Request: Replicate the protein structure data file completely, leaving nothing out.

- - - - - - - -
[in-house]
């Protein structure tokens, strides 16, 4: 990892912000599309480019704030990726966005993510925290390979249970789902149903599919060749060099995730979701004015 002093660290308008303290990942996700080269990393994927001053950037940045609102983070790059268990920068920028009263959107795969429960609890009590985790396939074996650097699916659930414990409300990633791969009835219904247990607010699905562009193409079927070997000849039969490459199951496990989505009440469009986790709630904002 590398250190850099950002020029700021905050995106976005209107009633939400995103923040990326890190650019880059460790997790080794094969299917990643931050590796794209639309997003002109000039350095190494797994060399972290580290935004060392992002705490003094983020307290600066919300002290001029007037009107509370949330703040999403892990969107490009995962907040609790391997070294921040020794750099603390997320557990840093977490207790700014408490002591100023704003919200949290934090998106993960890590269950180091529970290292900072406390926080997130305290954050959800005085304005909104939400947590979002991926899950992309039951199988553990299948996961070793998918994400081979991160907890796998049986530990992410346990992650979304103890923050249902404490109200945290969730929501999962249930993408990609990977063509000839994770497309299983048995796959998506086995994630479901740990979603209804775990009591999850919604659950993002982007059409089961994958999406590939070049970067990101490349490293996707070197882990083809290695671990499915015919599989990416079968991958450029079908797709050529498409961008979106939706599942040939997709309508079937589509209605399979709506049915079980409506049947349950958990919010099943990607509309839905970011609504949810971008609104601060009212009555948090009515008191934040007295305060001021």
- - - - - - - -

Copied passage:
[in-house]
């Protein structure tokens, strides 16, 4: 990892912000599309480019704030990726966005993510925290390979249970789902149903599919060749060099995730979701004015 002093660290308008303290990942996700080269990393994927001053950037940045609102983070790059268990920068920028009263959107795969429960609890009590985790396939074996650097699916659930414990409300990633791969009835219904247990607010699905562009193409079927070997000849039969490459199951496990989505009440469009986790709630904002 590398250190850099950002020029700021905050995106976005209107009633939400995103923040990326890190650019880059460790997790080794094969299917990643931050590796794209639309997003002109000039350095190494797994060399972290580290935004060392992002705490003094983020307290600066919300002290001029007037009107509370949330703040999403892990969107490009995962907040609790391997070294921040020794750099603390997320557990840093977490207790700014408490002591100023704003919200949290934090998106993960890590269950180091529970290292900072406390926080997130305290954050959800005085304005909104939400947590979002991926899950992309039951199988553990299948996961070793998918994400081979991160907890796998049986530990992410346990992650979304103890923050249902404490109200945290969730929501999962249930993408990609990977063509000839994770497309299983048995796959998506086995994630479901740990979603209804775990009591999850919604659950993002982007059409089961994958999406590939070049970067990101490349490293996707070197882990083809290695671990499915015919599989990416079968991958450029079908797709050529498409961008979106939706599942040939997709309508079937589509209605399979709506049915079980409506049947349950958990919010099943990607509309839905970011609504949810971008609104601060009212009555948090009515008191934040007295305060001021």